In two studies (one with 57 forensic inpatients and one with 45 prisoners) the connection between biased symptom reporting and antisocial behaviour is explored. The findings are as follows: 1) the association between symptom over-reporting and antisocial features is a) present in self-report measures, but not in behavioural measures, and b) stronger in the punitive setting than in the therapeutic setting; and 2) participants who over-report symptoms a) are prone to attribute blame for their offence to mental disorders, and b) tend to report heightened levels of antisocial features, but the reverse is not true. The data provide little support for the inclusion of antisocial behaviour (i.e. antisocial personality disorder) as a signal of symptom over-reporting (i.e. malingering) in the Diagnostic and Statistical Manual of Mental Disorders – Fifth Edition (DSM-5). The empirical literature on symptom over-reporting and antisocial/psychopathic behaviour is discussed and it is argued that the utility of antisocial behaviour as an indicator of biased symptom reporting is unacceptably low.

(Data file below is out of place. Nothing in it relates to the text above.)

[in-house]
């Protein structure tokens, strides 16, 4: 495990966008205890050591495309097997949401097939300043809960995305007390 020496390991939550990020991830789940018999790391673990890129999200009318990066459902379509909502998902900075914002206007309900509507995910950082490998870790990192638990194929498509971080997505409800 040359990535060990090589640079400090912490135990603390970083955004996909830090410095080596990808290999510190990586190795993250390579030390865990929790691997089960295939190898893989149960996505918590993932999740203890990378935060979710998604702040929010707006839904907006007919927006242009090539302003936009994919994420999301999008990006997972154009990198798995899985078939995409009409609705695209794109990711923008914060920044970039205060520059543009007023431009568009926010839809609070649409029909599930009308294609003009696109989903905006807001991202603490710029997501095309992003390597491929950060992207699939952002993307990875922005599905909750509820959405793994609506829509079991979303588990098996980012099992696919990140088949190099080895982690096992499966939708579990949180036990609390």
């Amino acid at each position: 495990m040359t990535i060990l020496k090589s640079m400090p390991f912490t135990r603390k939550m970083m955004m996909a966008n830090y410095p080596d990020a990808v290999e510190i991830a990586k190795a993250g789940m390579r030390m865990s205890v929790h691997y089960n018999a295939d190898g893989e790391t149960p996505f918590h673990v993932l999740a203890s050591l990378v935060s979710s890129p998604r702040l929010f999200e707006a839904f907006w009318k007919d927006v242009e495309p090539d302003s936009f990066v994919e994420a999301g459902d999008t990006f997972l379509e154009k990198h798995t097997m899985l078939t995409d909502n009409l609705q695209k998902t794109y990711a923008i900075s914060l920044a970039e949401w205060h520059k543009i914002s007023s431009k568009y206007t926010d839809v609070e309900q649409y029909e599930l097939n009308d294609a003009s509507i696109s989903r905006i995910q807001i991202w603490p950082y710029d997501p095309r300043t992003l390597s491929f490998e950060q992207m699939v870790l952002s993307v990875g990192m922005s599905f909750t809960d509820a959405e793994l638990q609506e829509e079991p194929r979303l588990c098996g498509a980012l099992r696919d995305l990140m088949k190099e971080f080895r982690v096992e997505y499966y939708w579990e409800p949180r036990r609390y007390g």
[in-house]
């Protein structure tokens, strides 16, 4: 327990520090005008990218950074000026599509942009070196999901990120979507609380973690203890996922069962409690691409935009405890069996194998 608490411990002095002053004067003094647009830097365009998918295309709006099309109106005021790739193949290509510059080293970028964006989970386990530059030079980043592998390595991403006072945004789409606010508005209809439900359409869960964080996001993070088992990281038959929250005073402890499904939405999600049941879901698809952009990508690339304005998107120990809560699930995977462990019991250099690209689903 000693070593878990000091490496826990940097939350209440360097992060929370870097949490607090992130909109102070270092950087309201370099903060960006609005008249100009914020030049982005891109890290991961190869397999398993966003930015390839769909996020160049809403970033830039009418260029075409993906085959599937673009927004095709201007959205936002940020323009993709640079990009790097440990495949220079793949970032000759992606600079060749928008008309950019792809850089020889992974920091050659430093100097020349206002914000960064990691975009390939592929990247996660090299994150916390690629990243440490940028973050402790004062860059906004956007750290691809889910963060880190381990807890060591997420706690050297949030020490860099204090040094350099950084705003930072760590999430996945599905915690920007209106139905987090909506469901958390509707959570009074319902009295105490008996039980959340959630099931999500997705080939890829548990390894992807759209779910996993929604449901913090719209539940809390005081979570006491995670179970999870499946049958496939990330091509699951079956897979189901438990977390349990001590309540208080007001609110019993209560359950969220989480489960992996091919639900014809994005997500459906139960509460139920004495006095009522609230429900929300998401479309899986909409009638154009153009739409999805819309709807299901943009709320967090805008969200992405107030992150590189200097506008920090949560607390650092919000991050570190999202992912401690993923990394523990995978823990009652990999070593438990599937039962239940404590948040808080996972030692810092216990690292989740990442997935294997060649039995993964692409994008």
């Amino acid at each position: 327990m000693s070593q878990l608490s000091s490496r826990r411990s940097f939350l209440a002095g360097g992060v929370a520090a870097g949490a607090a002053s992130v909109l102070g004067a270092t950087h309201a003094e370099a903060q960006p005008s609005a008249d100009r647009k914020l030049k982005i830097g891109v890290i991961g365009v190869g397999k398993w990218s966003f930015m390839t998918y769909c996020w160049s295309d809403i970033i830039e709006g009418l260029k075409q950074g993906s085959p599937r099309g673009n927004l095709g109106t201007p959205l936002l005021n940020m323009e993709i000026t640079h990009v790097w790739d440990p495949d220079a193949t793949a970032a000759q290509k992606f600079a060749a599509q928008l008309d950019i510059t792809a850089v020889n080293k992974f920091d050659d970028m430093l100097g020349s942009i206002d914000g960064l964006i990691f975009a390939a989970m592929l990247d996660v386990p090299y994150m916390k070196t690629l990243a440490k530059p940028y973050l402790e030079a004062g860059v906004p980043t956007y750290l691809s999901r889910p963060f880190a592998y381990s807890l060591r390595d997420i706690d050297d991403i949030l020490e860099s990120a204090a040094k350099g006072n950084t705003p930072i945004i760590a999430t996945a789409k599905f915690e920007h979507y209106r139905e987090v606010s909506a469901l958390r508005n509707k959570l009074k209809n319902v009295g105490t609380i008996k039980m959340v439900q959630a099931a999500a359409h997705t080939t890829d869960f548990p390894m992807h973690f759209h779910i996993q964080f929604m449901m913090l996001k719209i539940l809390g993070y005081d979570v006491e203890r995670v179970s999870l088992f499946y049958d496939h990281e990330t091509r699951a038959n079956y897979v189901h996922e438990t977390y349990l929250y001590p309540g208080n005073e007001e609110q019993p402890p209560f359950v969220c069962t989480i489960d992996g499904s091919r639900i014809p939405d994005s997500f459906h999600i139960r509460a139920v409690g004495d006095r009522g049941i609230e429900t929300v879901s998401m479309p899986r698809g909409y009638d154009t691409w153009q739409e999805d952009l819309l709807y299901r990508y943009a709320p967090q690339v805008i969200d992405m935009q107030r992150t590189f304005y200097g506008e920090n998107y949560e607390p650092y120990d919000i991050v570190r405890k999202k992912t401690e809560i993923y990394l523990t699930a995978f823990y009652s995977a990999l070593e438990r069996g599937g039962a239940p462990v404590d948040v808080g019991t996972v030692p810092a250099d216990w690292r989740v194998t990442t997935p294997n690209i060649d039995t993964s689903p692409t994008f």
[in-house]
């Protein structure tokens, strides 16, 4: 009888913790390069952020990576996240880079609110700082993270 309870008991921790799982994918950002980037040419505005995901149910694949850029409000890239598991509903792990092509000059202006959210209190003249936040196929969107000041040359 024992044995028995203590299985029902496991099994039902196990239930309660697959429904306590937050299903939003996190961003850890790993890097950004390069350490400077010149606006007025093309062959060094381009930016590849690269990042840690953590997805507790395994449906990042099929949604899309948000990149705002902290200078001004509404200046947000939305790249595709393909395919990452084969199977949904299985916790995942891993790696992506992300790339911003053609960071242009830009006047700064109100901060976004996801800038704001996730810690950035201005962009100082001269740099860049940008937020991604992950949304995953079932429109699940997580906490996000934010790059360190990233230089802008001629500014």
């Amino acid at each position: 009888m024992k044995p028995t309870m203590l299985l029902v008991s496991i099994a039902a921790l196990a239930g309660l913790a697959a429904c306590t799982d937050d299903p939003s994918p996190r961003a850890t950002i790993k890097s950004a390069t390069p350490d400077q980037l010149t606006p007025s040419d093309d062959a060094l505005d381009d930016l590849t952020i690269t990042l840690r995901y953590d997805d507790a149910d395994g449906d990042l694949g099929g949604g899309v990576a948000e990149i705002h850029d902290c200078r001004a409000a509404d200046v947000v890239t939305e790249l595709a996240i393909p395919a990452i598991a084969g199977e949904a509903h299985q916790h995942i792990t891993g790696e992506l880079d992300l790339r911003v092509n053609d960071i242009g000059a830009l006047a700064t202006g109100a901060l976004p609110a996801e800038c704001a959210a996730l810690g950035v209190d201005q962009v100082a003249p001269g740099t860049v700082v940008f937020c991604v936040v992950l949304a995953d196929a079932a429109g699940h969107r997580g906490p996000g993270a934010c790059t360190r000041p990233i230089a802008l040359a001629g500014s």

|Number of pages||19|
|Journal||Psychiatry Psychology and Law|
|Publication status||Published - 4 Jul 2017|